The step-by-step guide is almost the same on Mac and Windows. Here we will take EaseFab Video Converter for Mac as example to show you how to transcode video to DNxHD codec on Mac.

Step 1. Add source video files

Click Add Video button or drag and drop to add video files from your Mac to the program. You can add many files and convert them at one time.

load source files

Step 2. Select DNxHD as output

The Profile tray locates in the buttom of the window. From Editing Software you can select DNxHD 1080p or DNxHD 720p as the output file. Both of the profiles can generate files with best image quality and better editing performance for smooth editing in Avid MC, DaVinci Resolve, etc.

select DNxHD codec as output

Tips: If you are critical about the output quality, you can adjust the parameters about the videos. As is true of video, audio settings is also important in adding a premium to the video quality. Just click Setting by the side of Profile and you are ready to tweak. In principle, the larger input values, the better output quality, but the corresponding larger file size.

Step 3. Start the conversion

As soon as all the above settings are completed, you can press Convert button to start conversion. After conversion is done, simply click Open button to find generated DNxHD codec encoded videos which are ready for post-production like editing and rendering without any trouble.

Method 2: How to Transcode Video to Avid DNxHD Codec Free with MPEG Streamclip

MPEG Streamclip, as the name of this software, says that this software is able to convert your videos in various formats. MPEG, VOB, PS, M2P, MOD, VRO, DAT, MOV, DV, and some other audio-video formats are supported by this software. It can play these all audio-video format files in the software interface itself. This software also supports encoding videos to Avid DNxHD codec. There are several ways to do this, but before you start, make sure you have downloaded and installed both MPEG Streamclip and the Avid DNxHD Codecs.

Open MPEG StreamClip and either drag the video you want to transcode onto the empty window or use the Open Files option in the File menu.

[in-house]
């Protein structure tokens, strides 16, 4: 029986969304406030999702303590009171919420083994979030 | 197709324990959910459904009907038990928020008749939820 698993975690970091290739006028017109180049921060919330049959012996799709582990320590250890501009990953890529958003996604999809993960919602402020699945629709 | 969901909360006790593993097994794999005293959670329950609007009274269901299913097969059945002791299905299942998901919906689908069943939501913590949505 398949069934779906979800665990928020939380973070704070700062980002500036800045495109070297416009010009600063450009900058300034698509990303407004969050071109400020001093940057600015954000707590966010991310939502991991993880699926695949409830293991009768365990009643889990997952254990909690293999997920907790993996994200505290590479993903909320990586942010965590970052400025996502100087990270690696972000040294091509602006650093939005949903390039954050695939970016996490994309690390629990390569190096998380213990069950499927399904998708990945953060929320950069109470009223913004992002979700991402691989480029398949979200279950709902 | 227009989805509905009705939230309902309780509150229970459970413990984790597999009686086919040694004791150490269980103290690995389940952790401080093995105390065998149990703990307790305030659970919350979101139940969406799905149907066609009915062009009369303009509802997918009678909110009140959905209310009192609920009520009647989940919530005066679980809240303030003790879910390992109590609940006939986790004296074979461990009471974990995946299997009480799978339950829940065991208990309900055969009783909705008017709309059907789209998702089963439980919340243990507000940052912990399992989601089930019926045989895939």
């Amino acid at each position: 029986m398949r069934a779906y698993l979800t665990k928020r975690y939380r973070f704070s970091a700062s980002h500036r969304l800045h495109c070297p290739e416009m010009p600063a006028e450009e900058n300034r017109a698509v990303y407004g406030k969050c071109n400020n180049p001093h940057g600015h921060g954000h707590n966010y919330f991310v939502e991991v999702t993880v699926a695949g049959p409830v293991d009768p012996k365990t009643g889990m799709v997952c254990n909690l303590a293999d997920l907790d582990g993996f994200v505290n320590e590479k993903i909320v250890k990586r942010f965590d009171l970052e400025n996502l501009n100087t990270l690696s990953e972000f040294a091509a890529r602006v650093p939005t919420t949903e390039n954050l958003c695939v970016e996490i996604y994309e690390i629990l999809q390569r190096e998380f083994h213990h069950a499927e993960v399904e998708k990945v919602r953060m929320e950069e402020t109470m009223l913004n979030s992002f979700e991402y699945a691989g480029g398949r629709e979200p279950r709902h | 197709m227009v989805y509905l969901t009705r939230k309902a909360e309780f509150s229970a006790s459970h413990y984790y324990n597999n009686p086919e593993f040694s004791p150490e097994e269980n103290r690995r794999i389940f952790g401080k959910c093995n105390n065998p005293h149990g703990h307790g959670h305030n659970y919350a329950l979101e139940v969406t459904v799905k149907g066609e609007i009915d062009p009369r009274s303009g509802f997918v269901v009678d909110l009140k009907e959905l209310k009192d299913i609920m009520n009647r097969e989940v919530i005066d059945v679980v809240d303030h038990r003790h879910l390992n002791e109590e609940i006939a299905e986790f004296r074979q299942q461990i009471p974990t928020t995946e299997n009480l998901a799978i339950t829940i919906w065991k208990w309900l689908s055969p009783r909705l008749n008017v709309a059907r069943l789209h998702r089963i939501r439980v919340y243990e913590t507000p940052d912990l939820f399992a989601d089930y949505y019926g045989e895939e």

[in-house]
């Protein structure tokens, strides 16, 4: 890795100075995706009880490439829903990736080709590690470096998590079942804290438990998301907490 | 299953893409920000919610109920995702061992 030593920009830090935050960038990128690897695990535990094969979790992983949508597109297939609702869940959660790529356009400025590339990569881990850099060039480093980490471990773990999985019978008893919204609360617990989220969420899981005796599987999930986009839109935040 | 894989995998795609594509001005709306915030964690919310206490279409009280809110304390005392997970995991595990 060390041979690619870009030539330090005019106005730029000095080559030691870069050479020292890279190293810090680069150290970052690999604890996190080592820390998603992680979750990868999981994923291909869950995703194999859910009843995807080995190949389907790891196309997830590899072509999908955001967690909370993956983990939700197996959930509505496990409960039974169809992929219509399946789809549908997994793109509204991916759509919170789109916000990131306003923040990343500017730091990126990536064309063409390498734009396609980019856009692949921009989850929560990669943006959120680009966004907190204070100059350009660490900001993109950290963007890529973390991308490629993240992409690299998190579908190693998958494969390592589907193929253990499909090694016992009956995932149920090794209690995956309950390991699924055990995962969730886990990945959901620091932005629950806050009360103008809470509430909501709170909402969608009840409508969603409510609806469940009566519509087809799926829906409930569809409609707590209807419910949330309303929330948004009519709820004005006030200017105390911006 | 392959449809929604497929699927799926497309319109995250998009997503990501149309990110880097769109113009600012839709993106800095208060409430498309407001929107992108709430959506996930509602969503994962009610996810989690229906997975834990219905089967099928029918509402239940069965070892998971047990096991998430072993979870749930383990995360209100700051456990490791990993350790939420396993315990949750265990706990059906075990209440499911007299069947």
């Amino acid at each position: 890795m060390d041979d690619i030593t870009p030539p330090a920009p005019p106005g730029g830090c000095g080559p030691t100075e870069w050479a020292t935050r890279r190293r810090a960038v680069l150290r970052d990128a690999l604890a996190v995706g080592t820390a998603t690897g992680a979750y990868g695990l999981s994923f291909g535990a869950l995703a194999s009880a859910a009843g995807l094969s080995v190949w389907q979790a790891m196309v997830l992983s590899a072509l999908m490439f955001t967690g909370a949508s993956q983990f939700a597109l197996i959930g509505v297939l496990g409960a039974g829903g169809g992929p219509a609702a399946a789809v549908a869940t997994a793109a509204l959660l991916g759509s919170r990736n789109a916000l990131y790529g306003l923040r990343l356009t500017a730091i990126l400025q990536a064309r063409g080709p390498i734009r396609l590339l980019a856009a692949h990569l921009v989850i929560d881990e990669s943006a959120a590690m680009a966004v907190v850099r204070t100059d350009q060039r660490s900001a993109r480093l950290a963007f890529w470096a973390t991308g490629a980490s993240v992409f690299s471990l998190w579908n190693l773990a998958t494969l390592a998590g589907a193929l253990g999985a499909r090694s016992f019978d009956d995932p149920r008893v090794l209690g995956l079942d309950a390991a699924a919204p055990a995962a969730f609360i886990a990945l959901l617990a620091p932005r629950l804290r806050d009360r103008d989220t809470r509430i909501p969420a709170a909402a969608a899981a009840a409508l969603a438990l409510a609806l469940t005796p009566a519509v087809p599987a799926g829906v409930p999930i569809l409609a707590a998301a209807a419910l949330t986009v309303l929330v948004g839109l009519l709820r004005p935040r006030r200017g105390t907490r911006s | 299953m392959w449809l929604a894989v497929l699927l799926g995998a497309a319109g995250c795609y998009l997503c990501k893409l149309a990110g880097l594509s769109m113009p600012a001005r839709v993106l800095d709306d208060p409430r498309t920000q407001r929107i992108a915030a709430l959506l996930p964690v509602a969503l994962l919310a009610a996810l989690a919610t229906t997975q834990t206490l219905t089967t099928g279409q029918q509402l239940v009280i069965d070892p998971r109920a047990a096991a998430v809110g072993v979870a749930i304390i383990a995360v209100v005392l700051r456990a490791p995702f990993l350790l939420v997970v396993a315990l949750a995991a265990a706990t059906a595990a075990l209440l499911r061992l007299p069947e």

Choose Export to QuickTime from the file menu…

export-as-quicktime.jpg

Select the AVID DNxHD Codec from the Compression drop down menu…

avid-dnxhd-compression.jpg

Thanks to Sounddroid for pointing out this crucial step which I missed that would explain my huge file size. Click on the Options button and choose the most appropriate setting for you. You are choosing from 1080 or 720, the frame rate, and level of compression. Sounddroid suggests…

People in post will generally want to use 1080p / 24 / 36Mbit / 8-bit, or 1080p / 23.98 / 36Mbit / 8-bit, depending on the project settings.

That would make sense for film work but for TV post you are likely to want either 25/50 for PAL or 23.976/59.94 for NTSC countries.

mpegstreamclip-options.jpg

Then check the rest of the settings. I tend to leave the Frame Size on the (unscaled) setting so the movie isn't resized. The other thing I also do is to deselect Interlaced Scaling and select Deinterlace Video especially as I am displaying the video on an LCD screen. I have got so fed up with seeing interlacing artifacts that I end to doing it every time now to be safe.

mpegstreamclip-settings.jpg

Once you are happy with the settings, click on the Make Movie button and determine where on your system you want to save the transcoded video and hit Save.

mpegstreamclip-make-movies.jpeg

Now wait for MPEG Streamclip to transcode the video and then you are ready to import the Avid DNxHD version into Pro Tools in the normal way. Job done.

Final Words:

As the software applies the QuickTime technology, it's by default that you can upload and play any QuickTime supported file formats as well. However, that might not always be the case. Your MPEG Streamclip might not work and prompt up messages such as "won't read or open files" or "unrecognized file format". And lots of MPEG Streamclip users have recently discovered it couldn't get the files converted, and the malfunction occurred after they all upgraded to the system Mac OS X 10.15 macOS Catalina or macOS Mojave. For these cases, a great MPEG Streamclip alternative (e.g. EaseFab Video Converter recommended in this article) is an excellent choice for you.